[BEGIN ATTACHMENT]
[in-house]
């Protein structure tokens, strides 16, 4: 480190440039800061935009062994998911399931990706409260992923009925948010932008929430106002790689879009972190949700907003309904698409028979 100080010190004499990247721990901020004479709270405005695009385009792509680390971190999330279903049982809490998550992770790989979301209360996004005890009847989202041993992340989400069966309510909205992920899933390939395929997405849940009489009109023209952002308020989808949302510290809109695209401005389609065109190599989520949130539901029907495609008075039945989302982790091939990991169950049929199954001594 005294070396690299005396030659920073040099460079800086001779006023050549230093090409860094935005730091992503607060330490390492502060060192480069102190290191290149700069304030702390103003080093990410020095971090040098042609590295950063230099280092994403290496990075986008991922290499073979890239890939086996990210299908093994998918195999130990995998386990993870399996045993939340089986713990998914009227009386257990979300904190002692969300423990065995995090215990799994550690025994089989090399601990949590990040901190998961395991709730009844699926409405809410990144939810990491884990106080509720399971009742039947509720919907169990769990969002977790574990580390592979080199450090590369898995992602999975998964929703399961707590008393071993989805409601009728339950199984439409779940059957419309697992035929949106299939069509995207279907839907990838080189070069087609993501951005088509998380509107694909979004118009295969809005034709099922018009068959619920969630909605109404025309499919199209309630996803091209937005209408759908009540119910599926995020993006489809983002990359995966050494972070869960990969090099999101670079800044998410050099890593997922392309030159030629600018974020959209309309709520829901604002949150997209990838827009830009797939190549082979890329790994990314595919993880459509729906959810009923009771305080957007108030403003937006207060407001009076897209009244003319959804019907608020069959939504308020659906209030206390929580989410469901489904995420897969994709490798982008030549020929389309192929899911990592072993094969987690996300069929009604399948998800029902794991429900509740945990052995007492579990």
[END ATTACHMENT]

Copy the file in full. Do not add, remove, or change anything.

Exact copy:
[in-house]
């Protein structure tokens, strides 16, 4: 480190440039800061935009062994998911399931990706409260992923009925948010932008929430106002790689879009972190949700907003309904698409028979 100080010190004499990247721990901020004479709270405005695009385009792509680390971190999330279903049982809490998550992770790989979301209360996004005890009847989202041993992340989400069966309510909205992920899933390939395929997405849940009489009109023209952002308020989808949302510290809109695209401005389609065109190599989520949130539901029907495609008075039945989302982790091939990991169950049929199954001594 005294070396690299005396030659920073040099460079800086001779006023050549230093090409860094935005730091992503607060330490390492502060060192480069102190290191290149700069304030702390103003080093990410020095971090040098042609590295950063230099280092994403290496990075986008991922290499073979890239890939086996990210299908093994998918195999130990995998386990993870399996045993939340089986713990998914009227009386257990979300904190002692969300423990065995995090215990799994550690025994089989090399601990949590990040901190998961395991709730009844699926409405809410990144939810990491884990106080509720399971009742039947509720919907169990769990969002977790574990580390592979080199450090590369898995992602999975998964929703399961707590008393071993989805409601009728339950199984439409779940059957419309697992035929949106299939069509995207279907839907990838080189070069087609993501951005088509998380509107694909979004118009295969809005034709099922018009068959619920969630909605109404025309499919199209309630996803091209937005209408759908009540119910599926995020993006489809983002990359995966050494972070869960990969090099999101670079800044998410050099890593997922392309030159030629600018974020959209309309709520829901604002949150997209990838827009830009797939190549082979890329790994990314595919993880459509729906959810009923009771305080957007108030403003937006207060407001009076897209009244003319959804019907608020069959939504308020659906209030206390929580989410469901489904995420897969994709490798982008030549020929389309192929899911990592072993094969987690996300069929009604399948998800029902794991429900509740945990052995007492579990």